Sarah Wray was chosen from thousands of hopefuls who entered the Wow Factor, a new major writing competition. Her story, The Forbidden Room, starts with Jenny, a teenager who loses her legs and is left orphaned after a car accident that kills her mother. (Note to publisher: please don’t use phrases like ‘confined to her wheelchair’ in your back cover blurb. You’re not doing your author any favours, and it isn’t even accurate since an important element in the story is Jenny’s talent for skiing on her prosthetic legs.)
When Jenny is sent to a pleasant and seemingly happy foster home, she hopes that she has found a real family, one where she will have caring parents and a ready-made brother in sweet, five-year-old Stephen. But things are not all they seem. Jenny quickly becomes suspicious at their secrecy and when she finds a 35-year-old diary under the floorboards, she begins to unravel a story which leaves her terrified and in fear of her life. What happened to the diary writer, a foster child like herself? What happened to the couple’s two older children who died of a genetic disease and what will happen to Jenny?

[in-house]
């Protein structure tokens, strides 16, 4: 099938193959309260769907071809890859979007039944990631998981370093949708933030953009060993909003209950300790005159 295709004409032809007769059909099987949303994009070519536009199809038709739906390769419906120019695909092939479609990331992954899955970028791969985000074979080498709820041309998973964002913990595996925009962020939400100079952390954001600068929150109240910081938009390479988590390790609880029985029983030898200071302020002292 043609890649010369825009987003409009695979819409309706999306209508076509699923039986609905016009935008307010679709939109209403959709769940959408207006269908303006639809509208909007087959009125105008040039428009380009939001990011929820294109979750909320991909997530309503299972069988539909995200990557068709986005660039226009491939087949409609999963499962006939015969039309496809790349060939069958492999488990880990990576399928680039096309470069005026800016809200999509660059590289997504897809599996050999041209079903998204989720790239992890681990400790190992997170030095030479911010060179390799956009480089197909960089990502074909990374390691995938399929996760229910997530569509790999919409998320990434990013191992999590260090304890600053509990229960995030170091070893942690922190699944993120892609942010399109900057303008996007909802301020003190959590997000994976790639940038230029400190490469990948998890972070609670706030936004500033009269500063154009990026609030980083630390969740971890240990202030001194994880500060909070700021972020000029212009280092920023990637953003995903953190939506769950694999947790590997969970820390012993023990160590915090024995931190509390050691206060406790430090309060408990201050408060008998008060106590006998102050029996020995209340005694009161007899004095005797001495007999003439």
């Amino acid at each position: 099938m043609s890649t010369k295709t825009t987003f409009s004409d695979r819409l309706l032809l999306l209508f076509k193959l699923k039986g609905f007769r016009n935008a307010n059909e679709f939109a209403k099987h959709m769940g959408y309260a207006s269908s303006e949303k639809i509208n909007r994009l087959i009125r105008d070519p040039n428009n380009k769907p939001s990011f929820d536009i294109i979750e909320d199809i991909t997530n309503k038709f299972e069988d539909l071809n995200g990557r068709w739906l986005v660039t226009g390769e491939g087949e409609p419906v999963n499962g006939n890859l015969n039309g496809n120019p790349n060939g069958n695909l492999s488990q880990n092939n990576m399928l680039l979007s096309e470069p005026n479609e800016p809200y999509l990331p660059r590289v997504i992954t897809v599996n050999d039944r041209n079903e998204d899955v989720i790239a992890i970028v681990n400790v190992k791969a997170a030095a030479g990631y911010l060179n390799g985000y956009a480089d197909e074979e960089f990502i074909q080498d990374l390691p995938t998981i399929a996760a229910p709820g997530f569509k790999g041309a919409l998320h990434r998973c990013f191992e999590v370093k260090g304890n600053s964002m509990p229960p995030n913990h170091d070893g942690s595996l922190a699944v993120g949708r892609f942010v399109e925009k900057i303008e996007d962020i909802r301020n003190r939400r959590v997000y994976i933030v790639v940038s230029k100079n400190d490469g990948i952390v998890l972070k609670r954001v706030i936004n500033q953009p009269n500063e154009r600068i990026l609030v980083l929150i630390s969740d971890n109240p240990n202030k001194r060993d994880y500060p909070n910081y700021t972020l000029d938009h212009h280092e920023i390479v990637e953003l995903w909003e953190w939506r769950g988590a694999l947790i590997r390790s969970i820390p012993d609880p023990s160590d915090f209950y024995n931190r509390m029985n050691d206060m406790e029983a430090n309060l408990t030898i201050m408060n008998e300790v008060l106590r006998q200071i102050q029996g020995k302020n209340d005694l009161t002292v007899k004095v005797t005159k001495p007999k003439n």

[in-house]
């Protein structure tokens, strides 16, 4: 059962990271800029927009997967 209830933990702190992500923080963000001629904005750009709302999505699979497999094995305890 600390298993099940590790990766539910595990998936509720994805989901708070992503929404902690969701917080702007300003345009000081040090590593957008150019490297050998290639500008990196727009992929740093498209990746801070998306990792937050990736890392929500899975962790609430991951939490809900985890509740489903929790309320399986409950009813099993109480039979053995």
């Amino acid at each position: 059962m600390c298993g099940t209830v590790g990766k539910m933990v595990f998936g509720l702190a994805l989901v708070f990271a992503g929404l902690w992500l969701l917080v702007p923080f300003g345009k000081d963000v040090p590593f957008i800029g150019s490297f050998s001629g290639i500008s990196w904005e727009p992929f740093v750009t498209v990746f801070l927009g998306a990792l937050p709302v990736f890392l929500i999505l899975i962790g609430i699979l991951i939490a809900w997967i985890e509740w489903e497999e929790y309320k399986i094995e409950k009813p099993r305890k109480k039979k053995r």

This is a slow burn thriller, economically told with sympathetic and unusual characters and lots of elements to keep the reader involved. Wray does a remarkable job in taking her reader along a complicated path where it does seem believable that illegal genetic therapy has kept Stephen alive even though he inherited the same life threatening condition as his sisters. (Just about believable anyway: a certain suspension is necessary to accept the fact that neither the parents nor Stephen have visibly aged in the past 35 years, even though they’ve had to make some forays into the wider world.)
I admire Wray’s skill in finding a way to wind up this complex story. I wasn’t sure it would be possible, but she does it in a way that will leave the reader feeling optimistic.